Woody Allen has already enjoyed a career that has spanned over five decades and this week he is back with Irrational Man, which will be his fiftieth film.

Irrational Man

Irrational Man

Irrational Man sees Allen pen the screenplay as well as being in the director's chair. The film also sees him team up with Joaquin Phoenix for the first time, while he reunites with Emma Stone.

We take a look back over Allen's long and very successful directing career and four of his best movies. Do you have a favourite?

- Annie Hall (1977)

While Allen was no stranger to the director's chair by the time Annie Hall was released back in 1977, this is the movie that proved to be a major turning point in his career. Annie Hall is a movie that is almost forty years old and yet, it remains Allen's greatest film and a true American classic.

As well as being in the director's chair, Allen starred in the film with Diane Keaton and teamed up with Marshall Brickman to pen the screenplay. The movie followed the up and down relationship between TV writer Alvy Singer and his aspiring actress girlfriend Annie Hall - played wonderfully by Keaton.

Annie Hall is widely regarded the film where Allen truly found his own voice as a filmmaker as he finds the right balance between romantic drama and terrific comedy. The movie is as funny as it is touching, while Keaton and Allen brought to life some truly wonderful dialogue.

One of the major reasons that Annie Hall works so well, is the fact that Allen and Keaton made a terrific big screen team. The chemistry between the two brings this story to life and it is great to see them sparring together.

Annie Hall is a movie that is also beautifully shot as Allen really does bring New York to life - the city becomes a character in its own right and this film just wouldn't have worked if it had been shot anywhere else.

Annie Hall went on to be nominated for five Oscars; winning Best Picture, Best Actress, Best Director, and Best Original Screenplay. Allen missed out on the chance to scoop the Best Actor gong - losing to Richard Dreyfuss for The Goodbye Girl.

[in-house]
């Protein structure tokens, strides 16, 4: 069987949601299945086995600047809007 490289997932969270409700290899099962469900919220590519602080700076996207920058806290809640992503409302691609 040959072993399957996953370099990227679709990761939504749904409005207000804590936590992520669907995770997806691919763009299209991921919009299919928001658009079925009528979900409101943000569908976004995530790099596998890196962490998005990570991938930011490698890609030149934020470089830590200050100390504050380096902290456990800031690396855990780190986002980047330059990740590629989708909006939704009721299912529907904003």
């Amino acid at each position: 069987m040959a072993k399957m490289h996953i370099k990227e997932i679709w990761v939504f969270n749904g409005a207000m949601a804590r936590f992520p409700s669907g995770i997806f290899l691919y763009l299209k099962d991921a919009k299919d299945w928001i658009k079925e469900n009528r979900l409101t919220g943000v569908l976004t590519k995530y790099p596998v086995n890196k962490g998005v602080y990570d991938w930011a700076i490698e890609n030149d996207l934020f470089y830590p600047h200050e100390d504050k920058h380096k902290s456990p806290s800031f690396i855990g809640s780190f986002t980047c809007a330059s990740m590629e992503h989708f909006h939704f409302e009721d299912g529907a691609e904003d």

When anyone thinks of the directing work of Woody Allen, the movie Annie Hall is the one that always springs to mind. It is a film that really has stood the test of time and is as relevant a watch today as it was back in the late seventies.

Annie Hal

- Manhattan (1979)

Two years after the success of Annie Hall, Allen was back in the director's chair with his new film Manhattan. The movie saw Allen reunite with writer Marshall Brickman and actress Diane Keaton, while Mariel Hemingway, Meryl Streep, and Anne Byrne were also on the cast list.

The movie follows Isaac (Allen), a divorced television writer who is dating a teenage girl (Hemingway), whose life is further complicated when he falls in love with his best friend's mistress (Keaton). Manhattan was another early classic from Allen and remains one of his best works - it really was great to see him back starring alongside Keaton and, once again, the duo shines.

First and foremost, Manhattan is a stunning looking film as Allen shot in beautiful black and white. Like Annie Hall, Allen brings the city to life and I love how the movie opens with some wonderful images of Manhattan.

For me, Manhattan is one of Allen's best romantic comedies as it is a movie that has laughs and is a lot of fun, but also explores some interesting themes of romance and sex.

Manhattan was a movie that opened to critical acclaim and went on to be nominated for two Oscars: Best Supporting Actress for Hemingway and Best Original Screenplay for Allen and Brickman. However, it was to leave empty-handed.

Manhattan is a poignant, funny, moving, and bittersweet movie that, like Annie Hall, has truly stood the test of time and shows off Allen at his wonderful filmmaking best.